Let the bidding begin: Mets taking calls on Carlos Beltran

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According to Kevin Kernan of the New York Post, the Mets “are beginning to accept calls” on outfielder Carlos Beltran and have already received interest.

Beltran has been able to avoid injuries this season and is again producing at a high level offensively, sporting a .285/.373/.506 batting line with 13 home runs and 57 RBI in 85 games for the Mets.

The 34-year-old has lost a step or two defensively, but he might be able to man center field again in the right situation. At least, that’s how the Mets are going to market him this month to potential suitors.

Beltran is playing out the final chapter of a massive seven-year, $119 million contract that he signed with New York in January 2005. The Mets are likely seeking a trade partner who will be open to assuming whatever remains from the $18.5 million in salary that he’s owed this season.

With so many teams in contention here in early July and a league-wide craving for quality offensive production, Beltran’s suitors will be plentiful. Along with dumping salary, the Mets should be able to net some young talent.

Beltran has a full no-trade clause, so he’ll have a bit of say in his eventual landing spot.

Marlins catcher J.T. Realmuto reportedly asks to be traded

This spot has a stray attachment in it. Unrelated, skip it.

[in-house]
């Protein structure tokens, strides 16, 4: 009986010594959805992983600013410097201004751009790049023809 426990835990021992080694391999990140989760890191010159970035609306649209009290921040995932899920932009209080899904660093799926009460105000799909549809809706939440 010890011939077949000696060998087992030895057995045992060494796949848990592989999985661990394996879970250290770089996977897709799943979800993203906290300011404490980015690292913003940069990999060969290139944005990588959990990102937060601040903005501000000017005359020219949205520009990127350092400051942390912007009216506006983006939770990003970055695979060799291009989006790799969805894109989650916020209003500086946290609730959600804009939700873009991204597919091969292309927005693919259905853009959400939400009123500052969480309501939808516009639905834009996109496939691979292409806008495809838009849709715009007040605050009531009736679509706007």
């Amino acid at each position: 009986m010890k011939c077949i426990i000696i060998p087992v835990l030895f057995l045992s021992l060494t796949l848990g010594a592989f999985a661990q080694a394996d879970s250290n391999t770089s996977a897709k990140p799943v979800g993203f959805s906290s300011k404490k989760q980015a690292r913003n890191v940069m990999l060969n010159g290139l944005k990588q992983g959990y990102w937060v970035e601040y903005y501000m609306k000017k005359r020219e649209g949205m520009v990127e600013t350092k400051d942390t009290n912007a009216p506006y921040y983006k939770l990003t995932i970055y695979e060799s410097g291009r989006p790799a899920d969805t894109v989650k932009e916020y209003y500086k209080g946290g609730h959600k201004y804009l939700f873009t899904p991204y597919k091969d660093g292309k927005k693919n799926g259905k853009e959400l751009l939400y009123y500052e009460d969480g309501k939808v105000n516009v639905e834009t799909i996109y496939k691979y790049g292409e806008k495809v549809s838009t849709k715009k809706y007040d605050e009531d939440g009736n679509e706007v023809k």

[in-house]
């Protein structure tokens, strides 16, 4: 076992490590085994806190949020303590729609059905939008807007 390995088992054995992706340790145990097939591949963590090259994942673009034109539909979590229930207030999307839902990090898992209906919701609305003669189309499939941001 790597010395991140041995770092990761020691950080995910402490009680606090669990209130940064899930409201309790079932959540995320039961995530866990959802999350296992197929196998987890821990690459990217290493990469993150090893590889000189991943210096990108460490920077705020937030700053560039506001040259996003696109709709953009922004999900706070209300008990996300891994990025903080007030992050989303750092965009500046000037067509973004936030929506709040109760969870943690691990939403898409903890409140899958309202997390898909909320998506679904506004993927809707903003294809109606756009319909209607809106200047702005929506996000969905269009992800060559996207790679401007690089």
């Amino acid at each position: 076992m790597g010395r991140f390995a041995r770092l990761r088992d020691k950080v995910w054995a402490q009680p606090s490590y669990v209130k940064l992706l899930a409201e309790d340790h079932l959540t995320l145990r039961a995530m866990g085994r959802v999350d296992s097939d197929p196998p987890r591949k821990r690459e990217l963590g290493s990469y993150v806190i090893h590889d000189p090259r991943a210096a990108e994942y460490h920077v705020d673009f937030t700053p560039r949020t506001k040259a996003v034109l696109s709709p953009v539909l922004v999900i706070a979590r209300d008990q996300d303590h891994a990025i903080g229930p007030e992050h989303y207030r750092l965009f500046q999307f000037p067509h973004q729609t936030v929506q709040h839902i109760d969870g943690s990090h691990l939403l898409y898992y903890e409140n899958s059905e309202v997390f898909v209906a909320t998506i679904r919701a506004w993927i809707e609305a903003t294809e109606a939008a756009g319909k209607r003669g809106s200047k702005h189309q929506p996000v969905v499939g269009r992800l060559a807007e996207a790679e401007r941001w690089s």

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Craig Mish of MLB Network Radio is reporting that Marlins catcher J.T. Realmuto has requested a trade out of Miami. Jon Heyman is characterizing it as Realmuto telling the team that he “wouldn’t mind” a trade.

Either way, Realmuto has no power to force a trade. This isn’t the NBA or something. Still, it’s evidence of just how dreary a prospect remaining in Miami is for Marlins veterans in the wake of trades that sent Giancarlo Stanton to New York, Marcell Ozuna to St. Louis.

Realmuto, who will turn 27 just before the 2018 season, hit .278/.332/.451 with 17 homers, 65 RBI, and eight steals over 141 games this past season. He only has three years of service time and is arbitration eligible for the first time this offseason. He made just $562K in the 2017 and will get a big raise this year, but he’s still going to be underpaid based on his production. If the Marlins wanted to trade him, they’d get a nice return. Why they would want to trade him, I have no idea.

Expect more of this sort of thing as the Marlins slash payroll and make it clear that their immediate priorities are more about saving money and less about winning baseball games. Which may or may not be a valid goal for the team’s new owners, but is certainly a letdown for baseball players and fans.